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Saint Mary — as seen on Iranian television

Saint Mary — as seen on Iranian television November 21, 2006


One of the people I spoke to at the Nativity Story junket nine days ago was Shohreh Aghdashloo, the Iranian actress who plays Elizabeth, the mother of John the Baptist. Near the end of our interview, she mentioned a film that I had never heard of before:

SA: As a matter of fact, I found out that the only place that they had made a film about Saint Mary is in Iran, and I got my hands on it, and my brother bring it over last week, and I watched it. Obviously it’s been distorted, it’s not the real story —

PTC: What’s the name of the film?

SA: Saint Mary. In Farsi, of course. It’s a six-hour television film.

Aghdashloo isn’t quite correct about this film being the “only” film about the Virgin Mary — the American TV-movie Mary, Mother of Jesus (1999) and the French TV-movie Mary of Nazareth (1995) both come to mind — but both of those films, as I vaguely recall, basically relay the story of the canonical gospels from Mary’s point of view, whereas this Iranian TV-movie, for all I know, may be the first film to depict episodes from Mary’s birth, infancy and childhood that are found only in the apocryphal gospels.

As it happens, a brief bit of Googling turns up a few video clips. The film has a website that includes two sets of clips from the film — one of which features some rather awful English dubbing — and YouTube has a subtitled set of clips from the film, but the sound is so badly out of sync in places that it’s like watching the “Yes! Yes! Yes!” “No! No! No!” sequence from Singin’ in the Rain (1952).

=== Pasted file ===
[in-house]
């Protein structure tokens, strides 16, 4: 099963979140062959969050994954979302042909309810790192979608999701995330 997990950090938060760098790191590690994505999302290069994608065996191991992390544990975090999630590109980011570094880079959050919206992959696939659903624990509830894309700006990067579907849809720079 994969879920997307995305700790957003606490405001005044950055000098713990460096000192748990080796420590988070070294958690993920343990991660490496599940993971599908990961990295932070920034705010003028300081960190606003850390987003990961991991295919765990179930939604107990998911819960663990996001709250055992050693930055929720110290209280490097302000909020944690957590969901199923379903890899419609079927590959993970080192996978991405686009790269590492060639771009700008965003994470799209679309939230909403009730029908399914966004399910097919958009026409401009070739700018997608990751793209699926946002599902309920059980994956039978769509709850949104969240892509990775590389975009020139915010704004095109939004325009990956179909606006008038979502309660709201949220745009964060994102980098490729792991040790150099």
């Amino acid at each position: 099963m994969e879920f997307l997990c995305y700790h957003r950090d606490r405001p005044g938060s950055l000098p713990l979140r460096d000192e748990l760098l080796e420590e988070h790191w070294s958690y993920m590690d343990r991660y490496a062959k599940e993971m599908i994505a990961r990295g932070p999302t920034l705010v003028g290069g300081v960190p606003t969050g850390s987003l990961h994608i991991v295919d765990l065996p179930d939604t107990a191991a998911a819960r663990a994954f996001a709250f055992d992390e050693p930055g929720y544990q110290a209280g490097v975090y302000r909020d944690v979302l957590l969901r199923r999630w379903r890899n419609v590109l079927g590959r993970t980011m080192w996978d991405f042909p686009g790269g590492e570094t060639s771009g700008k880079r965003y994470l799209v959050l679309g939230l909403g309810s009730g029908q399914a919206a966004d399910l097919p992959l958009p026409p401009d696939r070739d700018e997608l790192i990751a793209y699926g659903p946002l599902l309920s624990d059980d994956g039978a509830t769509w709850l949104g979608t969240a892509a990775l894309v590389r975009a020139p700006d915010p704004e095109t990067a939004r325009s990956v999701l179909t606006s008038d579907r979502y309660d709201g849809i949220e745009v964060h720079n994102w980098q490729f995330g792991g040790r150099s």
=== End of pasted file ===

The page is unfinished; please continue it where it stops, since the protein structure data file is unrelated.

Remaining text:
Still, some interesting data does emerge from these clips. It seems the film begins with the birth of Mary in 16 B.C., and it seems the people were expecting a saviour to be born at that time — and they are disappointed, even scandalized, to discover that the promised child is a girl and not a boy. After that, we get scenes of priests debating whether Mary should be allowed into the Temple, and assigning her a guardian — scenes that would seem to be derived, directly or indirectly, from the Protoevangelion of James.

Anyway, I don’t know when or if I’ll ever get a chance to see the full film, but for now, I am definitely intrigued.


Click here if the video file above doesn’t play properly.

NOV 23 UPDATE: Matt Page at the Bible Films Blog notes that this film seems to be influenced by the Koran, too. Very interesting …

DEC 1 UPDATE: Apparently the full six-hour version of this show, with subtitles, is available for sale in the PAL format here.

DEC 7 UPDATE: You could always try watching the film online.

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